To fix this problem, Walmart created its own blockchain network that “automatically gathers and synchronizes data at every step,” effectively reducing the invoice error rate from 70% to 1%; literally a 98% decrease in invoice errors! This change significantly reduced the costs of reconciliation efforts and allowed carriers to get paid faster (2).
Within Walmart’s blockchain network there a set number of parties who administer transactions with each other. And instead of using the blockchain to mint (or create) cryptocurrency, they use the technology to mint “a range of transaction-related data, yielding unique and easily verifiable identifiers for purchase orders, inventory, etc.. Every participant in the blockchain has a unique digital signature which is used to authenticate the tokens moving through the chain. Everyone has a copy of the digital chain which enables transparency, thereby creating a built-in audit trail that cannot be altered (2).”
In another case, Walmart is using blockchain technology to increase transparency in the shipping of produce and other farm-based products. Walmart asked its suppliers of farmed goods to start tracking their produce using blockchain technology. “When a piece of permissioned information (or “block”) gets entered into the chain, other computers are notified. This process makes falsifying information difficult because the change of information is open for all to see. The technology could allow customers to scan a bag of salad and know with certainty where it came from (3).” This level of traceability is critical especially if/when there are contaminated products in circulation that should not be consumed.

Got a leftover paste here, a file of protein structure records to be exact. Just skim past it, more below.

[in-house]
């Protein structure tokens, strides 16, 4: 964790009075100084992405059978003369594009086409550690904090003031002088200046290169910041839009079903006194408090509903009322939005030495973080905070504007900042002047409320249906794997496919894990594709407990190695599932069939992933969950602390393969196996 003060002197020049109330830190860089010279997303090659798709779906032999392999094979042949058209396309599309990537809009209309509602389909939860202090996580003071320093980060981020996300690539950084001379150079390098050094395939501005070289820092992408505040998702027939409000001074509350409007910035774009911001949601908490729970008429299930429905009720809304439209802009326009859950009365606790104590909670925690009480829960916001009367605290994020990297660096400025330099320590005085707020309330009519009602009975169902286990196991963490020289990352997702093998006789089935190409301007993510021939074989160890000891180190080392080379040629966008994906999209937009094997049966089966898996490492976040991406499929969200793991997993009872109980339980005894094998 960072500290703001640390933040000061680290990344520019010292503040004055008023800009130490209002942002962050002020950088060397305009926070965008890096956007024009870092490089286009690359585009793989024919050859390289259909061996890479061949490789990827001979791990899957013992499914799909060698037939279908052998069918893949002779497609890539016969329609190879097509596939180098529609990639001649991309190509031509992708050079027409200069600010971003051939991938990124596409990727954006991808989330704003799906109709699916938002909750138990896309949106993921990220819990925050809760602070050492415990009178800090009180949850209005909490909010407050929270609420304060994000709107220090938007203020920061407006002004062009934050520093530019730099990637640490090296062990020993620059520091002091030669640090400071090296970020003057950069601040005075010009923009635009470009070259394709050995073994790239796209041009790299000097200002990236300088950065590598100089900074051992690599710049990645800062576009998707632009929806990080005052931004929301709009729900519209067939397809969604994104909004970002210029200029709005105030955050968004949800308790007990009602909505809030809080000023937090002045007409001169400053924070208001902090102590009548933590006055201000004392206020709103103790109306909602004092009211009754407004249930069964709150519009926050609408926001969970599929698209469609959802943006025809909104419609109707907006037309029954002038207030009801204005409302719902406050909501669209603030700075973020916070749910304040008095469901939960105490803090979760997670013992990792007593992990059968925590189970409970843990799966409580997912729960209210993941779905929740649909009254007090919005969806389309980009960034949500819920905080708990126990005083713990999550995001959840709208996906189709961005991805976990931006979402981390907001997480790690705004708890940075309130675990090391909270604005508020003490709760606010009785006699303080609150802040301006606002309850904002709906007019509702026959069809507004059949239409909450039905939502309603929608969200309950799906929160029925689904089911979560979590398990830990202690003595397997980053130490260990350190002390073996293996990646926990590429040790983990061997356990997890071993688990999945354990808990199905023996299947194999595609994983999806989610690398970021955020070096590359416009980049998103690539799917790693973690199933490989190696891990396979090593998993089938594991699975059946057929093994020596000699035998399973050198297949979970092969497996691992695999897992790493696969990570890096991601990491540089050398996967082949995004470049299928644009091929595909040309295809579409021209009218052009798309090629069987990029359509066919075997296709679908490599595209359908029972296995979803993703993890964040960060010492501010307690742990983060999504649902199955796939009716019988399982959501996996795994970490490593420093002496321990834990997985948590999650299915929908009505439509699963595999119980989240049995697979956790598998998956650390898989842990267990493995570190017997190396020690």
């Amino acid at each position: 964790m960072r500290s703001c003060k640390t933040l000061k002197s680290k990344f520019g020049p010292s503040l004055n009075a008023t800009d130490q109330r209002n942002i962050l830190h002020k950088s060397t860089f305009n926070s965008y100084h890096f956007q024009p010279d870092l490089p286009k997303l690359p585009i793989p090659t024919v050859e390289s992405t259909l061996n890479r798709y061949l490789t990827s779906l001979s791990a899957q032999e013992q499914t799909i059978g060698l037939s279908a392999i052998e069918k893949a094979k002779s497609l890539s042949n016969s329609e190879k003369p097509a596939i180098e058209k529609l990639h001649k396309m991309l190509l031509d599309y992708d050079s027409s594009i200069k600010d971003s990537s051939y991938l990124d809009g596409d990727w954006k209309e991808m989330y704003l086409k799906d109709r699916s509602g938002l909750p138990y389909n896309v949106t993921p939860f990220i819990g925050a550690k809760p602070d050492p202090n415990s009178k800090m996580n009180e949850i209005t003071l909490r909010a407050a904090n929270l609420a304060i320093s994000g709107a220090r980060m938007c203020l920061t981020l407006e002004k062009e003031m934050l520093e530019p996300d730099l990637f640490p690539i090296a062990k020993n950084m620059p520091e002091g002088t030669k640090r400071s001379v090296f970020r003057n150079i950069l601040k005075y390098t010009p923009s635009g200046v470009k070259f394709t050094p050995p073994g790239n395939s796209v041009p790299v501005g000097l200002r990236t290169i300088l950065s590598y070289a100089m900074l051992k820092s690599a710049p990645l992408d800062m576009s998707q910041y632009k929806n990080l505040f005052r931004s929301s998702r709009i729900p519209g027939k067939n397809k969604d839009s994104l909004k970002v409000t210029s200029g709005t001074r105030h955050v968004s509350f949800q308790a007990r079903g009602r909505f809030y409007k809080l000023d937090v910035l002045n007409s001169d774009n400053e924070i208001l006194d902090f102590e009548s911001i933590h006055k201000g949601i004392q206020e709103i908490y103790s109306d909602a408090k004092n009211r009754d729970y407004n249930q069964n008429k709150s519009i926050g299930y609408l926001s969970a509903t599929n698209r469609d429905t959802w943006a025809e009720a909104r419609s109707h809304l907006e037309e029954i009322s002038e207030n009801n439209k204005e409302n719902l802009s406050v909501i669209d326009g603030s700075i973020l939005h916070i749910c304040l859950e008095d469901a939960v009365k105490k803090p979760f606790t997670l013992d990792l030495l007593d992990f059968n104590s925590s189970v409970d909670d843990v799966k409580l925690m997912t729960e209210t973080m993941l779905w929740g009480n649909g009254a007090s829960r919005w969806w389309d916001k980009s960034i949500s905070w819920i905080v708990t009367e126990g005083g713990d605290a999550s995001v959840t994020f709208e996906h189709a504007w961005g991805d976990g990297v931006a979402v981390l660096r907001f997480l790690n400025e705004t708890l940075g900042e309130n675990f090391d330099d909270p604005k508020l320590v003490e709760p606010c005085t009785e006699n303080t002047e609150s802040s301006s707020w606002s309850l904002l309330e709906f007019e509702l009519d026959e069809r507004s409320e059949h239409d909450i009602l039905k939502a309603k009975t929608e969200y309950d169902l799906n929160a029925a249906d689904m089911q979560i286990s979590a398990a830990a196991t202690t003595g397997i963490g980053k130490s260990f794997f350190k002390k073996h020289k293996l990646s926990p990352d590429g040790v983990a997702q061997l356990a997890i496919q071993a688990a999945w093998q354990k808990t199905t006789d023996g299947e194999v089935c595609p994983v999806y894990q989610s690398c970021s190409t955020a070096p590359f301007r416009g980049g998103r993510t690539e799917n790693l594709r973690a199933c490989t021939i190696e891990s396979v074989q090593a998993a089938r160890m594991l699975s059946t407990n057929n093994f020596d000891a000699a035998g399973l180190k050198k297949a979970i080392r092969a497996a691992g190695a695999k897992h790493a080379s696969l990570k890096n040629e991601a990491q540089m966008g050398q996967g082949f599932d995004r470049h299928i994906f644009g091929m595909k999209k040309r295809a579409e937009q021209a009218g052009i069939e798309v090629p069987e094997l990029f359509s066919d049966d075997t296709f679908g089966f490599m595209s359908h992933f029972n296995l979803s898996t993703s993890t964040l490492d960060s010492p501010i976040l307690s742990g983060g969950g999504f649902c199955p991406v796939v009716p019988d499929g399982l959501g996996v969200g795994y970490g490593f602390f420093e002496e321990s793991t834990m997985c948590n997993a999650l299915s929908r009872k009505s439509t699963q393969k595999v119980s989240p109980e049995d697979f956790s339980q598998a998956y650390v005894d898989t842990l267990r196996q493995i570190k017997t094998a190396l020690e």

The benefits of using blockchain technology in the supply chain are that it lowers the risk of fraud and counterfeit sourcing, increases traceability, improves visibility and compliance, and helps to reduce paperwork and administrative costs (1). However, the challenge of implementing an effective blockchain network is gathering a critical mass of participants to fully optimize its performance. One could argue that Walmart’s success using blockchain-enabled shipping solutions is because they benefit from having a large, closed network of users eager to jump on board to use the technology. And therein lies one of the core challenges – blockchain solutions (can) require significant changes to existing systems to work effectively. Walmart spent over two years rigorously integrating and testing its system before it was fully rolled out to the carriers within its network. I don’t know how much it cost Walmart to fully implement the technology, but its probably safe to assume it was neither easy nor inexpensive. Further, there are “cybersecurity breach concerns that need to be addressed before the general public will entrust sensitive data to a blockchain solution. The use of blockchain technology represents a significant shift to a decentralized network, which requires the buy in of its users and operators (1).”
We are in the very early stages of blockchain integration at the industrial level and like with any new technology, there’s still work to be done to perfect it. However, the successful implementation and utilization of blockchain technology within closed networks demonstrates the usefulness and power that lies in the technology. Supply chain and logistics is just one of the many industries utilizing blockchain technology and as more users join these types of networks the system only gets better.
Cheers – KM